However, it was also easy to see how people get obsessed with weight loss and can take it too far. Kate Moss's controversial comment in November 2009, claiming "Nothing tastes as good as skinny feels", caused a media outcry, as she was accused of encouraging teenagers to develop eating disorders. And I have to admit, for a while there, I almost agreed with Kate. I lost over 1-and- a-half stone in the space of a year- a very gradual weight-loss (due to not exercising) and one that doesn't sound that impressive to people who have lost multiple stones, but on my 5ft10 frame it made a very visible difference. 

The trouble was, when I reached a weight and size I felt comfortable with in myself again, I thought "Great! Back to the cake I go!". And unfortunately, unless I want to join the gym and actually go there, this means the weight will creep back on again. My point, with regard to working at home, is our well-stocked fridge, and our broom-cupboard larder, are right there and much harder to resist than when I'm sat in the office with my fruit bowl breakfast and soup for lunch. I'm tempted to de-camp to our shed, after reading numerous articles about home-working women converting theirs into glamorous garden-based offices, but unfortunately ours is full of lawn mowers, and a spider the size of a small dog who would probably not take very kindly to being ousted from it's house.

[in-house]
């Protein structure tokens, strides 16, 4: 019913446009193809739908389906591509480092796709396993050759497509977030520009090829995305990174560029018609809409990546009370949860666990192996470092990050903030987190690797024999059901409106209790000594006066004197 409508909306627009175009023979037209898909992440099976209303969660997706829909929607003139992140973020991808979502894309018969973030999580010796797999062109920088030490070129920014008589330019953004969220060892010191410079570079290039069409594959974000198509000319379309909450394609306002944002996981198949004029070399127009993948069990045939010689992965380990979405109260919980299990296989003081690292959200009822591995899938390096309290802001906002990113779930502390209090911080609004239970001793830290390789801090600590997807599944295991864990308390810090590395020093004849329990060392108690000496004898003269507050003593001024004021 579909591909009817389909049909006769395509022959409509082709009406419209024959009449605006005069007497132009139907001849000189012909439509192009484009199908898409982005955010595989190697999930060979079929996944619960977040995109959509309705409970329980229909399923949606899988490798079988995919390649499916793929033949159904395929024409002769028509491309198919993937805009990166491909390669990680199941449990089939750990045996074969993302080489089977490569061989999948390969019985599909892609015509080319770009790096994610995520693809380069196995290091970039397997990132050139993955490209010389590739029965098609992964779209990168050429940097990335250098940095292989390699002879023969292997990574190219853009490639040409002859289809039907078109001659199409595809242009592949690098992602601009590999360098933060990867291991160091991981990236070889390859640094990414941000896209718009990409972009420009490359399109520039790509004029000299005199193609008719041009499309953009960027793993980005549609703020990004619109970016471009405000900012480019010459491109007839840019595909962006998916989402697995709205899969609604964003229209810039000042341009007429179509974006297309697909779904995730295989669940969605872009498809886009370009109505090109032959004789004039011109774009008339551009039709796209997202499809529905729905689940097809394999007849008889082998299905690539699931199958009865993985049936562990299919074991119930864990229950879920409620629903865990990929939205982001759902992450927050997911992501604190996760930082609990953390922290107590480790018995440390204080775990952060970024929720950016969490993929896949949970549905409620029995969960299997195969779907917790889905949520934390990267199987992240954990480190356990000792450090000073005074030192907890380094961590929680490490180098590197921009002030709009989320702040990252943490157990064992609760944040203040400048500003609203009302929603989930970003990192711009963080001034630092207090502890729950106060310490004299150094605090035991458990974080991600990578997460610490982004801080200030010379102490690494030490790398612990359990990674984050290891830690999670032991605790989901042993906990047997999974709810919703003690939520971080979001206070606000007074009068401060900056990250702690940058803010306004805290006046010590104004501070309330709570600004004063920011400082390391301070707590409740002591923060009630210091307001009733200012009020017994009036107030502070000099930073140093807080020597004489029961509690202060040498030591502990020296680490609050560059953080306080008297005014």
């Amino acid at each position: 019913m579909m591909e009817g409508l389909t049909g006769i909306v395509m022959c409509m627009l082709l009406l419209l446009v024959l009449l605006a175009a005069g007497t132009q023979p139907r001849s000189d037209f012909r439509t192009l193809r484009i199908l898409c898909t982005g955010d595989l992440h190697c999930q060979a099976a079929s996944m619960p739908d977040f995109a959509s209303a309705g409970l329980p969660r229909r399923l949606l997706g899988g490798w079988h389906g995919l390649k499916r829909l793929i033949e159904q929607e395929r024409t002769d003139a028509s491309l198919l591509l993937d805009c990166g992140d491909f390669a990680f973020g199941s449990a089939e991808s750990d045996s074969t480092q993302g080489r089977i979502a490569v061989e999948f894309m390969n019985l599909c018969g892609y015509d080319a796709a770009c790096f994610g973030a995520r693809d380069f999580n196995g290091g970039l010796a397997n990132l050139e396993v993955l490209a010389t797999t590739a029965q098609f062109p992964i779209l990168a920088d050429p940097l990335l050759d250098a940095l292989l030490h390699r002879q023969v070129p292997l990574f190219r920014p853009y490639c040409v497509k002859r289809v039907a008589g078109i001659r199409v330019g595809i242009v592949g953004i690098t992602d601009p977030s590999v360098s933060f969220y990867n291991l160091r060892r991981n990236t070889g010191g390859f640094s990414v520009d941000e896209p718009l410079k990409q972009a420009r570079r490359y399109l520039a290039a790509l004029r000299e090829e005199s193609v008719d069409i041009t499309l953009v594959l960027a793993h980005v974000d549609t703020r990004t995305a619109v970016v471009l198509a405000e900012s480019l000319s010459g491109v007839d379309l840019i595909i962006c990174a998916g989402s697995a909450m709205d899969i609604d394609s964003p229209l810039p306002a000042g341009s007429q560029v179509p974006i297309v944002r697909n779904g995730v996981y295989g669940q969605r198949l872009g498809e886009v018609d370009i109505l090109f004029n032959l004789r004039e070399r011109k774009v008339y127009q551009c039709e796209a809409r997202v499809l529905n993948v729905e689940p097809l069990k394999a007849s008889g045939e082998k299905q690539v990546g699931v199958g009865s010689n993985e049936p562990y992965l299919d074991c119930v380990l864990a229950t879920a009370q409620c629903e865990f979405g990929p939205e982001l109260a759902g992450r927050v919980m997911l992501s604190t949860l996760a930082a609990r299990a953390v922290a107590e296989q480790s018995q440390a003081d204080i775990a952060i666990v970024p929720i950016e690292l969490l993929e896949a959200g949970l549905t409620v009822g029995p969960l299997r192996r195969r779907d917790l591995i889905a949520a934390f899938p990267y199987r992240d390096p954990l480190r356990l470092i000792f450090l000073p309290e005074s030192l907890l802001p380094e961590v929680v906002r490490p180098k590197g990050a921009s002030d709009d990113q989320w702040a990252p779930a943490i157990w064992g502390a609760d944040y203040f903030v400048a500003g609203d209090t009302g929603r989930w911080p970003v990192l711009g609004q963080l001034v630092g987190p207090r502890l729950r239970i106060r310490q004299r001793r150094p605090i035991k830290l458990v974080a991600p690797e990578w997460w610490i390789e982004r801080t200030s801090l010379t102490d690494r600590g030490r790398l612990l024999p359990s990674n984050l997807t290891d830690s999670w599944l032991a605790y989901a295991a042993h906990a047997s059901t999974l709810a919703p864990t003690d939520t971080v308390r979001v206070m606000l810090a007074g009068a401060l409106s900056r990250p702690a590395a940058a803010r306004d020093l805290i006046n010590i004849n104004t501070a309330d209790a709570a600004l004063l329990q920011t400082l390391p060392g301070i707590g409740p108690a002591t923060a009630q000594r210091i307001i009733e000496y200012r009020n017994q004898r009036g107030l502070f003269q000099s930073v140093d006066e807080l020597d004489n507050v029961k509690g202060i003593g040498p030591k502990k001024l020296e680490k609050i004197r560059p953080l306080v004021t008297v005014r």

Thankfully, vigorous housework seems to almost counteract the calories in a cupcake- as long as I listen to music whilst hoovering! But, with winter fast approaching, all I want to do is curl up on the sofa with a huge bowl of stew and dumplings. So I'm sending out a plea to foodies everywhere: 

If you have any advice on combining a love of food with a flat stomach please let me know! Bicep curls with baked bean tins? Calorie free cake recipes? Sausages made from flying pigs? 

And please feel free to share your own food-love or weight-loss stories below :)

*Who I'm pretty sure I only loved because he gave me free trays of Frangipans, but that is a story for another day. 


  1. Great blog post - I never thought you were "fat" back then, but you are noticeably happier now. Now obviously that could be for lots of other reasons too, but I think the most important thing is having a healthy relationship with food and eating well.

    At the moment I'm in a similar predicament and I know if I stopped eating the cake and chocolate my body would be much more like the one I want. Problem is - I have no willpower!!!

  2. I think it's certainly a very circular thing- being content in other areas of my life meant I didn't need to fill the void of happiness with food, and feeling more comfortable in my body by controlling my weight meant I was happier to explore other parts of my life.

    Willpower, or the lack of it, is definitely an issue with this- I wish Argos sold it in a can! I don't have any either, so I weigh up options against each other e.g. Would I rather have a biscuit, or would I rather look better in my jeans. Some days the jeans win, some days the biscuits.